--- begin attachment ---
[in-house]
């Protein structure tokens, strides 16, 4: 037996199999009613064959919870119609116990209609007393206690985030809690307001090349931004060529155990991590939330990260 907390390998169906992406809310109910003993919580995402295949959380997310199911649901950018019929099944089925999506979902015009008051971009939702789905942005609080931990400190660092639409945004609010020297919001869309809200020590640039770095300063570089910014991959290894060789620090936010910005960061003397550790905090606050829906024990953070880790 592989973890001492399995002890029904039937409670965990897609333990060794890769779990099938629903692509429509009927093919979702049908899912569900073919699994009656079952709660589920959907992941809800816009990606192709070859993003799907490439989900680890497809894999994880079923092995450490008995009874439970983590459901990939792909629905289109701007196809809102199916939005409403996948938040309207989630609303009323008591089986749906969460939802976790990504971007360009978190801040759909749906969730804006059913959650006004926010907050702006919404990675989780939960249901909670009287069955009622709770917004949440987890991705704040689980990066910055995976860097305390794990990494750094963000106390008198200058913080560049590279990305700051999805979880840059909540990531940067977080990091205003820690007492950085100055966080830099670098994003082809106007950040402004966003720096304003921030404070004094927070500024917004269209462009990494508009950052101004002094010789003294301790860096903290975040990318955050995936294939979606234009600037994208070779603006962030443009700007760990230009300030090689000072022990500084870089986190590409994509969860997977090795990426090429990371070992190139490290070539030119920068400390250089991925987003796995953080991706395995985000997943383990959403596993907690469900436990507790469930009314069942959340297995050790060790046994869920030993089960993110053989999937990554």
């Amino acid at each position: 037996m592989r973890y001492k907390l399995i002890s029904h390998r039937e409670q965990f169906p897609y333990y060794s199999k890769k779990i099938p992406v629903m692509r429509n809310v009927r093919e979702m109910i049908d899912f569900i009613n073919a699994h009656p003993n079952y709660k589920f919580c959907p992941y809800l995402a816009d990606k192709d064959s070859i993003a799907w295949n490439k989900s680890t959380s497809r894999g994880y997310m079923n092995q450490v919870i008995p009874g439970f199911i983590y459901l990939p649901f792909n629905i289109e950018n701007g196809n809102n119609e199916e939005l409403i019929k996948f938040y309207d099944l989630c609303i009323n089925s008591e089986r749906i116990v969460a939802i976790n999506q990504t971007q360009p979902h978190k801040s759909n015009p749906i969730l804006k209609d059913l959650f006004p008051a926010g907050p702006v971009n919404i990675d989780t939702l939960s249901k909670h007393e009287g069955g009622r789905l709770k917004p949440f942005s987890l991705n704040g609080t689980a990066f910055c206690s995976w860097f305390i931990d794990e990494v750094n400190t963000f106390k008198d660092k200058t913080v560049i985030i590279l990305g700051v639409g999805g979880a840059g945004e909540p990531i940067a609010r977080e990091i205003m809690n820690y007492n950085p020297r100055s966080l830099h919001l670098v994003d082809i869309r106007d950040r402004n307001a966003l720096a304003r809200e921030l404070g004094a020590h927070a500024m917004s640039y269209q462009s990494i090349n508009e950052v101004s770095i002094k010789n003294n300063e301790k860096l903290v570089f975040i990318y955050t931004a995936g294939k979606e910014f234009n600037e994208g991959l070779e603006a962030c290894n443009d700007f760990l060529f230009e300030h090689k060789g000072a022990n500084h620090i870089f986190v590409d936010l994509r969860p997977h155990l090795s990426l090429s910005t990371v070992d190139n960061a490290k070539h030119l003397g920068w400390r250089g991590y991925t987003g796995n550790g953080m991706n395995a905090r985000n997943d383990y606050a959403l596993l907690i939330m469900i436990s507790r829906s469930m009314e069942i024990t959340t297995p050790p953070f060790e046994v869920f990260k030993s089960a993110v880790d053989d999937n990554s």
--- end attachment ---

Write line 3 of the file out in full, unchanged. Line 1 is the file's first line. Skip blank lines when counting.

């Amino acid at each position: 037996m592989r973890y001492k907390l399995i002890s029904h390998r039937e409670q965990f169906p897609y333990y060794s199999k890769k779990i099938p992406v629903m692509r429509n809310v009927r093919e979702m109910i049908d899912f569900i009613n073919a699994h009656p003993n079952y709660k589920f919580c959907p992941y809800l995402a816009d990606k192709d064959s070859i993003a799907w295949n490439k989900s680890t959380s497809r894999g994880y997310m079923n092995q450490v919870i008995p009874g439970f199911i983590y459901l990939p649901f792909n629905i289109e950018n701007g196809n809102n119609e199916e939005l409403i019929k996948f938040y309207d099944l989630c609303i009323n089925s008591e089986r749906i116990v969460a939802i976790n999506q990504t971007q360009p979902h978190k801040s759909n015009p749906i969730l804006k209609d059913l959650f006004p008051a926010g907050p702006v971009n919404i990675d989780t939702l939960s249901k909670h007393e009287g069955g009622r789905l709770k917004p949440f942005s987890l991705n704040g609080t689980a990066f910055c206690s995976w860097f305390i931990d794990e990494v750094n400190t963000f106390k008198d660092k200058t913080v560049i985030i590279l990305g700051v639409g999805g979880a840059g945004e909540p990531i940067a609010r977080e990091i205003m809690n820690y007492n950085p020297r100055s966080l830099h919001l670098v994003d082809i869309r106007d950040r402004n307001a966003l720096a304003r809200e921030l404070g004094a020590h927070a500024m917004s640039y269209q462009s990494i090349n508009e950052v101004s770095i002094k010789n003294n300063e301790k860096l903290v570089f975040i990318y955050t931004a995936g294939k979606e910014f234009n600037e994208g991959l070779e603006a962030c290894n443009d700007f760990l060529f230009e300030h090689k060789g000072a022990n500084h620090i870089f986190v590409d936010l994509r969860p997977h155990l090795s990426l090429s910005t990371v070992d190139n960061a490290k070539h030119l003397g920068w400390r250089g991590y991925t987003g796995n550790g953080m991706n395995a905090r985000n997943d383990y606050a959403l596993l907690i939330m469900i436990s507790r829906s469930m009314e069942i024990t959340t297995p050790p953070f060790e046994v869920f990260k030993s089960a993110v880790d053989d999937n990554s």